Central America’s biggest little country is again in the spotlight for all the wrong reasons. Since June 2, Nicaraguan dictator
has rounded up seven leading members of the opposition on phony charges ranging from money laundering to treason. All remain either under house arrest or in jail.
This is grim news for Nicaraguans who have been organizing for the November presidential election and hoping to unseat the unpopular Mr. Ortega. Four of the seven people detained are potential candidates.
Yet the only thing that’s surprising about this latest crackdown—in what is now a police state backed by Cuba, Iran and Russia—is that anyone is surprised.
In recent years the repression has been acute. In 2018 protests hundreds of government opponents were killed by police and other Ortega enforcers—helped by Cuban agents. In October Mr. Ortega made it a crime to publish what the government classifies as “false news,” effectively gagging the press. In December the Organization of American States raised objections to a new electoral law that it said “seeks to restrict political rights with the aim of limiting electoral competition.”
The international community has told Mr. Ortega he needs to behave. But without a more forceful response at home and abroad, it’s hard to see him backing down. The comandante got thrown out of the presidency once in a fair election, and he won’t let it happen again. Today the stakes are even higher since he could face international courts for crimes against humanity and is widely considered a kleptocrat.
Mr. Ortega first came to power in 1979, when he and the Sandinista army toppled dictator
and he installed his own one-man rule, which lasted a decade.
Many Nicaraguans wanted to get rid of Somoza, but the Soviet-backed tyranny of Mr. Ortega was hardly their idea of reform. His top comandantes confiscated property from the upper classes for themselves in what became known as “the piñata” while his army brutally repressed the Miskito Indians along the Atlantic coast and peasants in the highlands. Grass-roots resistance—particularly, but not only, from the Contras—and international pressure throughout the 1980s eventually forced him into a 1990 election under the scrutiny of foreign observers.
He lost that election to
yet the army, which he controlled, continued to block the return of private property, and he yearned to return to power. Nicaraguans knew better. They rejected him as a presidential candidate again when he ran in 1996 and in 2001.
That might have been the end of his despotic dreams if not for the corruption on the other side of the aisle. Center-right president
(1997-2002) wanted protection from prosecution for alleged embezzlement after he left office. So he and his Liberal Constitutional Party made a “pact” with Mr. Ortega and the Sandinistas in Nicaragua’s Congress.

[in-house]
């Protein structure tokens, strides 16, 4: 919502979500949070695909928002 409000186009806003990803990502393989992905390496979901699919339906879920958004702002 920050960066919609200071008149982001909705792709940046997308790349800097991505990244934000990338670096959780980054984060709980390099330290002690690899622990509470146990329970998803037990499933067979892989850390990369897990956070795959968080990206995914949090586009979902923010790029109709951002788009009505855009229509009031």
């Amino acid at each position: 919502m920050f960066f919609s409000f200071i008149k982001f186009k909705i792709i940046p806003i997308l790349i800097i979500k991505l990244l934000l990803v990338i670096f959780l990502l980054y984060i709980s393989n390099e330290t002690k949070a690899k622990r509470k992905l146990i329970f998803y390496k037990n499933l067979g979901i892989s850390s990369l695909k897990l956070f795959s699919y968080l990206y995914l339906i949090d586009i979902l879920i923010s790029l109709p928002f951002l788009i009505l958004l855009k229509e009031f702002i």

The Sandinistas agreed to give Mr. Alemán a lifetime seat in the National Assembly and immunity from prosecution. In exchange Mr. Alemán traded away key institutional protections designed to guard the young, fragile democracy. Perhaps most egregiously, Mr. Alemán agreed to lower the threshold for a first-round victory in a presidential race from 45% to 35%.
It was a monumental betrayal. In the 2006 presidential election, when the anti-Ortega vote split, Mr. Ortega’s 38% was enough to give him a victory.
Communists in Latin America, even when elected, are like infestations in the home. Once in, they don’t leave. Mr. Ortega is no exception.
In 2007 Venezuelan strongman
was spreading discounted oil around the region to expand the influence of his Bolivarian Alliance. Mr. Ortega was at the ready.
Using the Chávez handouts he created an illusion of prosperity while making himself the owner of the country much like Somoza had been. He was smart enough to invite would-be adversaries to the fiesta. He was branded a “pragmatic” socialist even as he got rid of checks on his power and the rule of law. When the economy slowed he turned on them.
If this is familiar, it’s because Chávez did the same in Venezuela. By the time the entrepreneurs realized they had handed the tyrant the rope to hang them, they were already standing on the scaffold.
The Ortega nightmare couldn’t have happened unless the elite willingly abandoned the defense of institutions for short-term gain.
The U.S. has an interest in stabilizing Nicaragua because of interference from Tehran, Havana and other enemies and a concern for human rights. It has imposed sanctions on some members of the government and Mr. Ortega’s family, but he has largely escaped consequences for his criminality.
The pressure needs to be ratcheted up. But as policy is shaped, it would be a mistake to forget the lessons of the Alemán pact and the second piñata.
Write to O’Grady@wsj.com.
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